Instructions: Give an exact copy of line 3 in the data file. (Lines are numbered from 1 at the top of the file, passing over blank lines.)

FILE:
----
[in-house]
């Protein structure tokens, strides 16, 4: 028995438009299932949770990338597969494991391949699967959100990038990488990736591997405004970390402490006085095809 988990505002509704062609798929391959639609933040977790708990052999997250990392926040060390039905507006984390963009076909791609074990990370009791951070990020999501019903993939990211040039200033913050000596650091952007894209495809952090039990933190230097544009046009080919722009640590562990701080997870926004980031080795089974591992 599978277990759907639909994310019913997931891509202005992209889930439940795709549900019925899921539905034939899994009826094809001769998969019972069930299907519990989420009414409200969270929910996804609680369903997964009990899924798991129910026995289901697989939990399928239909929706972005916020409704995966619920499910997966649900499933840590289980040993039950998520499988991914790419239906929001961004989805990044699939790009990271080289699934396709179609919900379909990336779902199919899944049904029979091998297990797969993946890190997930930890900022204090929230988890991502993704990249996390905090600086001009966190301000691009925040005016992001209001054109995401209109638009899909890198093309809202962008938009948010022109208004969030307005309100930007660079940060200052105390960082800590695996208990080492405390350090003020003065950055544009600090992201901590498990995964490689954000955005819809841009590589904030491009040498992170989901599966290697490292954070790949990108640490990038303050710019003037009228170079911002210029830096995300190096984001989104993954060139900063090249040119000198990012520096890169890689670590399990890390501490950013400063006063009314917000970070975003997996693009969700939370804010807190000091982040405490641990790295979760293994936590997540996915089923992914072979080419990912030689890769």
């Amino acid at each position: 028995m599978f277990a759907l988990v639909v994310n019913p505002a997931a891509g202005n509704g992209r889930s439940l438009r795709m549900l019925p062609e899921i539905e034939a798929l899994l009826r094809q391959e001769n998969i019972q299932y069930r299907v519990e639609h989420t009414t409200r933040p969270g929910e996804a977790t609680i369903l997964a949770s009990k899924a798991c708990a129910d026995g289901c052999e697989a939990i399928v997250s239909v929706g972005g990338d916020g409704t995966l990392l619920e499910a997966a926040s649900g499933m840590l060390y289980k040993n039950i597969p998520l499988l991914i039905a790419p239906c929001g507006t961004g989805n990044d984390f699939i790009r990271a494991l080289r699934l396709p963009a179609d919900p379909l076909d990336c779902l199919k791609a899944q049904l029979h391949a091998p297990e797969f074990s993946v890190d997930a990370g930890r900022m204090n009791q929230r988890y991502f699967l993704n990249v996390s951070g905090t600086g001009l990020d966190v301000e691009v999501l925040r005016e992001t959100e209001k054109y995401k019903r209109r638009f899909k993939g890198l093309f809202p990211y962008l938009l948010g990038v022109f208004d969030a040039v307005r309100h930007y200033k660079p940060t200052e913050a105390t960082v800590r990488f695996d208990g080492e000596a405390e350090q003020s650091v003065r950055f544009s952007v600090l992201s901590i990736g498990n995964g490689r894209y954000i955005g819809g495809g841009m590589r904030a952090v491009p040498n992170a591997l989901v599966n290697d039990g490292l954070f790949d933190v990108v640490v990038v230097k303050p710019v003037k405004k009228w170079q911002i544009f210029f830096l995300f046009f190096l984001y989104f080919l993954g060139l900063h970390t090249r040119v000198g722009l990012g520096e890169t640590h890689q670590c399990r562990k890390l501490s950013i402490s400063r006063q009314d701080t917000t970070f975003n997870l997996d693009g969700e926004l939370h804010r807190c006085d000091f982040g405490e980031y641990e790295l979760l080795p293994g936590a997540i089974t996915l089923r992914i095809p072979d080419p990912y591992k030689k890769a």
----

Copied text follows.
């Amino acid at each position: 028995m599978f277990a759907l988990v639909v994310n019913p505002a997931a891509g202005n509704g992209r889930s439940l438009r795709m549900l019925p062609e899921i539905e034939a798929l899994l009826r094809q391959e001769n998969i019972q299932y069930r299907v519990e639609h989420t009414t409200r933040p969270g929910e996804a977790t609680i369903l997964a949770s009990k899924a798991c708990a129910d026995g289901c052999e697989a939990i399928v997250s239909v929706g972005g990338d916020g409704t995966l990392l619920e499910a997966a926040s649900g499933m840590l060390y289980k040993n039950i597969p998520l499988l991914i039905a790419p239906c929001g507006t961004g989805n990044d984390f699939i790009r990271a494991l080289r699934l396709p963009a179609d919900p379909l076909d990336c779902l199919k791609a899944q049904l029979h391949a091998p297990e797969f074990s993946v890190d997930a990370g930890r900022m204090n009791q929230r988890y991502f699967l993704n990249v996390s951070g905090t600086g001009l990020d966190v301000e691009v999501l925040r005016e992001t959100e209001k054109y995401k019903r209109r638009f899909k993939g890198l093309f809202p990211y962008l938009l948010g990038v022109f208004d969030a040039v307005r309100h930007y200033k660079p940060t200052e913050a105390t960082v800590r990488f695996d208990g080492e000596a405390e350090q003020s650091v003065r950055f544009s952007v600090l992201s901590i990736g498990n995964g490689r894209y954000i955005g819809g495809g841009m590589r904030a952090v491009p040498n992170a591997l989901v599966n290697d039990g490292l954070f790949d933190v990108v640490v990038v230097k303050p710019v003037k405004k009228w170079q911002i544009f210029f830096l995300f046009f190096l984001y989104f080919l993954g060139l900063h970390t090249r040119v000198g722009l990012g520096e890169t640590h890689q670590c399990r562990k890390l501490s950013i402490s400063r006063q009314d701080t917000t970070f975003n997870l997996d693009g969700e926004l939370h804010r807190c006085d000091f982040g405490e980031y641990e790295l979760l080795p293994g936590a997540i089974t996915l089923r992914i095809p072979d080419p990912y591992k030689k890769a």